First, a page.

Clinically, the bone graft was incorporated into the recipient bone in all samples. After removal of the fixation screws, the pieces were dehydrated by immersing in a solution of 50%, 70%, 90%, and 96% of ethyl alcohol and afterward in absolute alcohol. The pieces were kept in ethyl alcohol for 3 hours in each concentration and for 24 hours in absolute alcohol. The pieces were next placed in xylene for 2 hours and then embedded in paraffin for sectioning. Sectioning of the blocks was performed so that a 4-μm longitudinal section of the central portion of the screws was obtained. Sections were then stained with hematoxylin-eosin and examined under routine light microscopy for bone graft incorporation and the contact between the screws and recipient bone. Data were analyzed by basic descriptive analysis.
All animals tolerated the surgical procedure under general anesthesia, and no sample loss occurred in the postoperative period. Gross examination revealed that both groups showed graft consolidation with obvious osseous thickening in the recipient area. There was no evidence of graft mobility. In addition, the surrounding tissues appeared healthy without signs of foreign body reaction or inflammation.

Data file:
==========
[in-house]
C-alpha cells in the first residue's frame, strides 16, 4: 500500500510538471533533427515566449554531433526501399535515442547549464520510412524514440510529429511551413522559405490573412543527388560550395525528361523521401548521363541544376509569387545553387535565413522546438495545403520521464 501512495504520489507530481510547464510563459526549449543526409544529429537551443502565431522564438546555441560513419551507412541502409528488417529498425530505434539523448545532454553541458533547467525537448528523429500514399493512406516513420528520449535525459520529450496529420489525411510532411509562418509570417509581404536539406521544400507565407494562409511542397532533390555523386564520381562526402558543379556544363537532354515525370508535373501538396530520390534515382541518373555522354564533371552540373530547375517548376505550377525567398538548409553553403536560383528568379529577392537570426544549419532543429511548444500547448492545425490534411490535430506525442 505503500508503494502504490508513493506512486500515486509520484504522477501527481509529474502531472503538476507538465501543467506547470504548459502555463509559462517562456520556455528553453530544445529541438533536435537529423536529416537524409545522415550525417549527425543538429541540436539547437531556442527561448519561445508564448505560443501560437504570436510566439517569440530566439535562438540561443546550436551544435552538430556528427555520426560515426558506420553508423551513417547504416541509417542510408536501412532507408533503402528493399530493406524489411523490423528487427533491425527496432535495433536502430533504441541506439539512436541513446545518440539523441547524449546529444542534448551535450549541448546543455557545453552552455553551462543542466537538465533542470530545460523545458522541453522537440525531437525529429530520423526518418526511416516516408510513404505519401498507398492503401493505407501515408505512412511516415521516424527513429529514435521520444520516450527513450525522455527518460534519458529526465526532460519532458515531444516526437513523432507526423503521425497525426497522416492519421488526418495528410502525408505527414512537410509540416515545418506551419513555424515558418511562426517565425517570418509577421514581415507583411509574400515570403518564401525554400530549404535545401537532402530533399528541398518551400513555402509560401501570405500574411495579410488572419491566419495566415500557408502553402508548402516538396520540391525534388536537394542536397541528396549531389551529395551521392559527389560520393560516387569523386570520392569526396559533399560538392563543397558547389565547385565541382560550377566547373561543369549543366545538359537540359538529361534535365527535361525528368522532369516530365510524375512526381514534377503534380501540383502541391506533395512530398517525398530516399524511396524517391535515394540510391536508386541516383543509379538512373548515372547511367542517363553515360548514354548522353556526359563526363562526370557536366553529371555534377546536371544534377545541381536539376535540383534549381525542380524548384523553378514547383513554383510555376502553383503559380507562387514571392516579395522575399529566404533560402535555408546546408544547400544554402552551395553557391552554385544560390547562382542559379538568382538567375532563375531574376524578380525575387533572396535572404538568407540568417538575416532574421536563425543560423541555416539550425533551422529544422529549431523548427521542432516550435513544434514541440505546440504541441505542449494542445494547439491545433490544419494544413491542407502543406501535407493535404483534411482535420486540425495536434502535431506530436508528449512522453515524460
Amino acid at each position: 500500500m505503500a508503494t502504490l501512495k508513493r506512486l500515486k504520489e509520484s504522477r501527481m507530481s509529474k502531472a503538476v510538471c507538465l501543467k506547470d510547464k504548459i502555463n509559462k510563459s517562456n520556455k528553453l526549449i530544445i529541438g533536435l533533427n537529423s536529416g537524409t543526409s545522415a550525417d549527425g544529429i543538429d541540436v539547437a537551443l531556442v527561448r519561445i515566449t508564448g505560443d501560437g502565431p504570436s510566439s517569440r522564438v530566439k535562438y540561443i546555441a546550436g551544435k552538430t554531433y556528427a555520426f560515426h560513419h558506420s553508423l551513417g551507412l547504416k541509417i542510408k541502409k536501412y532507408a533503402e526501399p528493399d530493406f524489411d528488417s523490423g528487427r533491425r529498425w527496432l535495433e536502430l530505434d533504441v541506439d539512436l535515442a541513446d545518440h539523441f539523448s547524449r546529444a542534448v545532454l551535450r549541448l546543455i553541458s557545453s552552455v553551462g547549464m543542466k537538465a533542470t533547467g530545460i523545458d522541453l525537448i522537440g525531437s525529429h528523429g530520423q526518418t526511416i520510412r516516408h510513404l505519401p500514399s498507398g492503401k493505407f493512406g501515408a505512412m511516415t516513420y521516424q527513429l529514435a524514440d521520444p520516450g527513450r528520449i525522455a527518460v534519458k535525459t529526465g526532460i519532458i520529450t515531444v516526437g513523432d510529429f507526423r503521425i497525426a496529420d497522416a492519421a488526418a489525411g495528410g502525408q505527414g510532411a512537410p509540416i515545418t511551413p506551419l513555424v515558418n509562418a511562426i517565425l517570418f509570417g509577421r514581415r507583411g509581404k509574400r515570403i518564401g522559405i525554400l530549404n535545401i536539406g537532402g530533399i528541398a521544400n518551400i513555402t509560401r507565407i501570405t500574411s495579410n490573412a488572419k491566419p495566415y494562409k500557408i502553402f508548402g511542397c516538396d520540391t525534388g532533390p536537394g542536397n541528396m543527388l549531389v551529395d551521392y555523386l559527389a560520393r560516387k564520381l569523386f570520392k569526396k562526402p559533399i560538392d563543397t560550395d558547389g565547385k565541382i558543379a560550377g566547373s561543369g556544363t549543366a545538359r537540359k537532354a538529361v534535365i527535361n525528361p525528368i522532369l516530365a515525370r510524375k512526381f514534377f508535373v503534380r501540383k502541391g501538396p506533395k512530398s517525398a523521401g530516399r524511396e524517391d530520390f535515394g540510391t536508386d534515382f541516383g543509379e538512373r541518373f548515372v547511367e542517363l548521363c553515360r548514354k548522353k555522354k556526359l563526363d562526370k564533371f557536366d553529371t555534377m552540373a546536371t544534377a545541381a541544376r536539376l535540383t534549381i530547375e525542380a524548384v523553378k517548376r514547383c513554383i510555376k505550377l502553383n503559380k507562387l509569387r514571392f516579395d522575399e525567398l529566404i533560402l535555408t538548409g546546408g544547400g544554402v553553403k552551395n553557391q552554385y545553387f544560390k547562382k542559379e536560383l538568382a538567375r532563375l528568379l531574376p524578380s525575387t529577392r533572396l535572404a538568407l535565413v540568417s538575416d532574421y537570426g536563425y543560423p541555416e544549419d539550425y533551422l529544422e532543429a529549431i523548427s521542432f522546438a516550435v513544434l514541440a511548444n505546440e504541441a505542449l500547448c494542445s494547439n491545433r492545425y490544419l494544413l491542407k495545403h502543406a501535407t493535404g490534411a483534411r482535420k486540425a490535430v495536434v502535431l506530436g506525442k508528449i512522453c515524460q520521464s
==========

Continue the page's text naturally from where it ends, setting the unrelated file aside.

3-week histological analysis
The control group showed fibrous connective tissue at the interface between the bone graft and the recipient bone, although immature bone could be seen forming toward the recipient site. In these same samples, there was neutrophilic infiltration at the interface (Figure 3a). Chambers of the screws predominantly filled with very immature newly formed bone with large vascular channels could be observed in all animals (Figure 3b).
In addition, in the study group, there was deposition of fibrous tissue between the bone fragments. Moreover, in all animals, there was necrosis and more intense neutrophil infiltration when compared with the control group (Figure 4a). Several fragments of irregular and refractile bone and a mild amount of mast cells were present as well. This moderate inflammatory reaction may be responsible for the delayed bone formation in the study group at this time frame. In the screw chambers and the recipient bone, there was also an amount of immature bone formation, but at this time frame, this woven bone was not in contact with the screws threads, as observed in the control group (Figure 4b).